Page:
(Xinhua/Xue Yuge)

Opinion – China’s War Against Coronavirus

China adopted tougher measures to contain the spread of the Coronavirus in the past week.

First and foremost, President Xi Jinping mobilized the military to transport the medical supplies necessary for hospital staff members, including doctors and nurses. Some reports pointed to the fact that some citizens in Wuhan grasped whatever medical supplies they could get.

As such, sending the People’s Liberation Army (PLA) to transport the medical equipment and necessities would ensure the safe and smooth logistical supplies to various hospitals.

Second, a military expert in biochemical warfare, Chen Wei, was dispatched to take over a P4 laboratory in Wuhan. The P4 laboratory was a place where viruses were tested and experimented. Some foreign observers suspected that the outbreak of the Coronavirus might have originated from a leakage of this laboratory. There is no concrete evidence to prove this claim.

Yet, some mainland netizens criticized the management of this laboratory, questioning the capability of a few researchers. Interestingly, the takeover of the laboratory by the military and biochemical expert showed that it was regarded as a highly sensitive place with tremendous implications for national security and public health.

If any virus may infiltrate any laboratory staff, the situation would become highly dangerous because viruses can mutate further.

Third, unconfirmed rumours circulated by the overseas Chinese media claimed that some PLA officers were infected in various places, and that North Korea found two infected cases of infections.

In any case, tough quarantine measures had to be imposed on all the PLA officers, including the army, navy and air force. Any penetration of the Coronavirus into the military would endanger national security. Hence, the PLA in entire China is on high alert, while it has to assist the Chinese Communist Party to contain the spread of the disease efficiently and effectively.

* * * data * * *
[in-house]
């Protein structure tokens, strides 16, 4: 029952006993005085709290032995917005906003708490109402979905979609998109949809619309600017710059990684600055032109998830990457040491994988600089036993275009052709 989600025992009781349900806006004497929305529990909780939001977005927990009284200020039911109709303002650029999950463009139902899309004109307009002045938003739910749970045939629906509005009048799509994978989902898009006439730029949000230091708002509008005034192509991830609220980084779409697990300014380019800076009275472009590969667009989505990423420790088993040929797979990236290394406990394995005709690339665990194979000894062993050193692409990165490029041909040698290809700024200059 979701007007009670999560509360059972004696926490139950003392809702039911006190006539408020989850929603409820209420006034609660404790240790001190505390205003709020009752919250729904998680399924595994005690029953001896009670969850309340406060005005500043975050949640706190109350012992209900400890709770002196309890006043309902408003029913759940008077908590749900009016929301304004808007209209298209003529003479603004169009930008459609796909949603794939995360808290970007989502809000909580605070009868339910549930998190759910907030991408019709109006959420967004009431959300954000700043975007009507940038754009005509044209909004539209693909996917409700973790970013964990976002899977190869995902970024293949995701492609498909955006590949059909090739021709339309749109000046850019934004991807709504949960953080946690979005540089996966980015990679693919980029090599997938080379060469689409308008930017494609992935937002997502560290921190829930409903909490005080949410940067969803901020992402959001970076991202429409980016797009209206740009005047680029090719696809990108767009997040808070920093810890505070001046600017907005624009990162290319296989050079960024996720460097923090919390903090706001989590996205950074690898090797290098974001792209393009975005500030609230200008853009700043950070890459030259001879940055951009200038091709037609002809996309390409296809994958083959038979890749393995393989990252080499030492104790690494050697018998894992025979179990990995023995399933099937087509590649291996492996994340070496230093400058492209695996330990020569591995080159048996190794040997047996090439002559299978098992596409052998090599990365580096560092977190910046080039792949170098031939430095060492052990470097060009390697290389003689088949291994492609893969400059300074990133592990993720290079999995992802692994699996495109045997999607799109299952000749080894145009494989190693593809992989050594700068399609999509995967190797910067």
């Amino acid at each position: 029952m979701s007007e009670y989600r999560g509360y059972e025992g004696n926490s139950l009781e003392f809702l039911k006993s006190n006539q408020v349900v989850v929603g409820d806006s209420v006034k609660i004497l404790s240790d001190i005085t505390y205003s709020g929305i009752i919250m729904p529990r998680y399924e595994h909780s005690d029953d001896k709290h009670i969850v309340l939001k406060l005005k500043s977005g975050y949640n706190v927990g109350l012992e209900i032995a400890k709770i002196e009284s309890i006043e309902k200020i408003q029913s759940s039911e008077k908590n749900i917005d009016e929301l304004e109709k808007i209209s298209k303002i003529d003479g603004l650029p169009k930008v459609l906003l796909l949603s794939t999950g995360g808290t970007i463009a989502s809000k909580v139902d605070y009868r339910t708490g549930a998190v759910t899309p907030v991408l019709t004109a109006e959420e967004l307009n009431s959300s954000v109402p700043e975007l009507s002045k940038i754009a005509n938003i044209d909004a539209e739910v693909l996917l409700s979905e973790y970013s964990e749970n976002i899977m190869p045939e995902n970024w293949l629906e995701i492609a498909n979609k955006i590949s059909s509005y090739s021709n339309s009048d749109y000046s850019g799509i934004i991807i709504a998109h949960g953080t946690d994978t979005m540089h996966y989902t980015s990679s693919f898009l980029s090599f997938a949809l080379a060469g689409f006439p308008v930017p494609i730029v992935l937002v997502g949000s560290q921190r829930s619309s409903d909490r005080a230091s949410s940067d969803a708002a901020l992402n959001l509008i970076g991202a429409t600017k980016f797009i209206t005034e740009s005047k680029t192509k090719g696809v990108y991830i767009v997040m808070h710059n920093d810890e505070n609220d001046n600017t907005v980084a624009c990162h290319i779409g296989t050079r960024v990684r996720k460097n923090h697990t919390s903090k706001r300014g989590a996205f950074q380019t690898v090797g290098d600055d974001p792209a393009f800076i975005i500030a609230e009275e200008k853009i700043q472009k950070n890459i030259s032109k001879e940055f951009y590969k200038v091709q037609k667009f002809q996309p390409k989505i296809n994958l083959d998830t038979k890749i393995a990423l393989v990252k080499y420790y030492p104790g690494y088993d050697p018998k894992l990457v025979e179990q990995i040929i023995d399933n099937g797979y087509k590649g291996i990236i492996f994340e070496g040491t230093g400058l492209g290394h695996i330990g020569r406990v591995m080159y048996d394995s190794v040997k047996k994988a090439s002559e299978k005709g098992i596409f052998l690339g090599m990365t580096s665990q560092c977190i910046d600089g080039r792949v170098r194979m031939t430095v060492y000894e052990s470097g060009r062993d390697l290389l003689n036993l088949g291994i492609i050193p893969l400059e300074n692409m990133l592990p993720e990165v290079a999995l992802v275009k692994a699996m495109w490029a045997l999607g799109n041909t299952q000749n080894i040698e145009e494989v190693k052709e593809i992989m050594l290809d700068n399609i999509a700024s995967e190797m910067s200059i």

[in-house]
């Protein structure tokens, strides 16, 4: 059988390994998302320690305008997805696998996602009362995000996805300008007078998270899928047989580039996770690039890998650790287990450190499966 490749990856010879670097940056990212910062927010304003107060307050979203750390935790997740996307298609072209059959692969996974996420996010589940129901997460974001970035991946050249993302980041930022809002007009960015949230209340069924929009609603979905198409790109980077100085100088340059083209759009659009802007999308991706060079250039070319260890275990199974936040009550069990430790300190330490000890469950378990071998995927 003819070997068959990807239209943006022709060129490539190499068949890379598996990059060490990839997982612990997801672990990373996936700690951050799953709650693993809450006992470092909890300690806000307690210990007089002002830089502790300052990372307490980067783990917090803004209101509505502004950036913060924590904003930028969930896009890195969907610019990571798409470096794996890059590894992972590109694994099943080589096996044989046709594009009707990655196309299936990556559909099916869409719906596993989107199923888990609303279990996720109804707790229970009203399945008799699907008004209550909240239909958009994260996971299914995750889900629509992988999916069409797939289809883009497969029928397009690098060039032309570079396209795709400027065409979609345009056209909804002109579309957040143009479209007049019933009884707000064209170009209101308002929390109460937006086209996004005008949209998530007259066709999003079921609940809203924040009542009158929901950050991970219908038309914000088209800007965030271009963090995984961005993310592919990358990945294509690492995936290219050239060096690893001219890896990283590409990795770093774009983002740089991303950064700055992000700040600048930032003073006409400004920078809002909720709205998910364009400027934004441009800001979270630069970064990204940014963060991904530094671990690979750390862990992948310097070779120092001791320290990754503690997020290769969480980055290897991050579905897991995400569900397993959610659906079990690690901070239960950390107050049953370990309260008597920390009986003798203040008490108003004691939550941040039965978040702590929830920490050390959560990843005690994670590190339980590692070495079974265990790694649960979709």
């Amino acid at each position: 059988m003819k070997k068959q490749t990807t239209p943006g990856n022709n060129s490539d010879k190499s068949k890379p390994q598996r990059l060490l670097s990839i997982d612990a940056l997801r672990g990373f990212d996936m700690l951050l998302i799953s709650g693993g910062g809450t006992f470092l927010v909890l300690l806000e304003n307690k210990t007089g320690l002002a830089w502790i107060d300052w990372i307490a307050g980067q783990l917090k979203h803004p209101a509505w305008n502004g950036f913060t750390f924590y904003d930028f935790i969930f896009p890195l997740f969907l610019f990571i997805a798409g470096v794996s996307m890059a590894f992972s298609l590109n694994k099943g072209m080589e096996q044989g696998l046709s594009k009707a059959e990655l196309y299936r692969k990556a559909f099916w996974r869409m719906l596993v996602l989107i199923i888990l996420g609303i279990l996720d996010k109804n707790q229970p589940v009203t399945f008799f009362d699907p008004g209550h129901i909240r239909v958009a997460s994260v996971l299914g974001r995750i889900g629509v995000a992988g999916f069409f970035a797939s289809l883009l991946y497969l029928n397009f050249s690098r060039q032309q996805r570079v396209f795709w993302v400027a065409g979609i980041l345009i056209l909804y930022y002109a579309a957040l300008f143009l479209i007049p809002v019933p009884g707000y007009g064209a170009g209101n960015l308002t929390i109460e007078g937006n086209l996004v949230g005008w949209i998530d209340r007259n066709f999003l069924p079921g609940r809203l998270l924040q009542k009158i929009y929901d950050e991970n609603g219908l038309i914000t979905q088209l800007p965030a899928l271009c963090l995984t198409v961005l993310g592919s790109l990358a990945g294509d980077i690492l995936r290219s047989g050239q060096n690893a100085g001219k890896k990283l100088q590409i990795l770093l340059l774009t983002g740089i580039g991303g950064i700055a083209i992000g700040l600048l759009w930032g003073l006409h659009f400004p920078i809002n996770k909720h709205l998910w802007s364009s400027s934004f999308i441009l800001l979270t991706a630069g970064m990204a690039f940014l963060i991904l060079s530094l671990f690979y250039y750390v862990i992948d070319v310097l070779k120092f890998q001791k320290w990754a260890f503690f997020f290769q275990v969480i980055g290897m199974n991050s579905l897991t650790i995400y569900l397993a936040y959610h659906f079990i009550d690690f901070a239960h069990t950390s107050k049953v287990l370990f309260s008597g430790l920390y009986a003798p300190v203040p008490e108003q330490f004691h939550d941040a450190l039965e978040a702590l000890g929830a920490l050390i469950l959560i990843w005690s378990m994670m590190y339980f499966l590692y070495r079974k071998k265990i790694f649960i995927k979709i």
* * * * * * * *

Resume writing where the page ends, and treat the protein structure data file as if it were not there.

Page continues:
Fourth, some Hubei and Wuhan officials continued to be removed, demonstrating the deep dissatisfaction of the leaders of the central government with them. The Shanghai city mayor Ying Yong was sent to be the party secretary of Hubei province, while Jinan city party secretary Wang Zhonglin was designated to be the party secretary of Wuhan city.

These personnel appointments showed Beijing;s determination to send the experienced city officials, especially Ying who has rich experiences, to enforce strict quarantine measures in the entire province and Wuhan city. The mainland system of official accountability system shows that, once party cadres and officials are deemed to be unsatisfactory in their performance, they must be removed, dismissed or even demoted immediately.

Fifth, because the Wuhan Red Cross leaders and staff members were criticized by some netizens as showing mismanagement and implementation gaps in delivering logistical supplies to hospitals, the Red Cross from the Beijing headquarters sent a work team led by party secretary and deputy chair, Liang Weiling, to look into the situation in Wuhan.

Liang made sure that the Red Cross officials at the city and provincial levels can and will deliver logistical supplies to hospitals that are really in need of urgent equipment and materials. An open platform was opened in the Internet to allow citizens to report any misuse or mishandling of logistical supplies to the Red Cross in Wuhan.

Other staff members of Red Cross from Jiangsu and Sichuan were dispatched to help their colleagues in Wuhan city. Again, the mobilization of the Red Cross and its central leadership’s intervention in Wuhan could be seen.

Sixth, the city of Wuhan has undergone a massive process of sterilization. Vehicles armed with sterilization agents were sent to clean up all the buildings, streets and roads, trying to ensure that the virus could not spread further.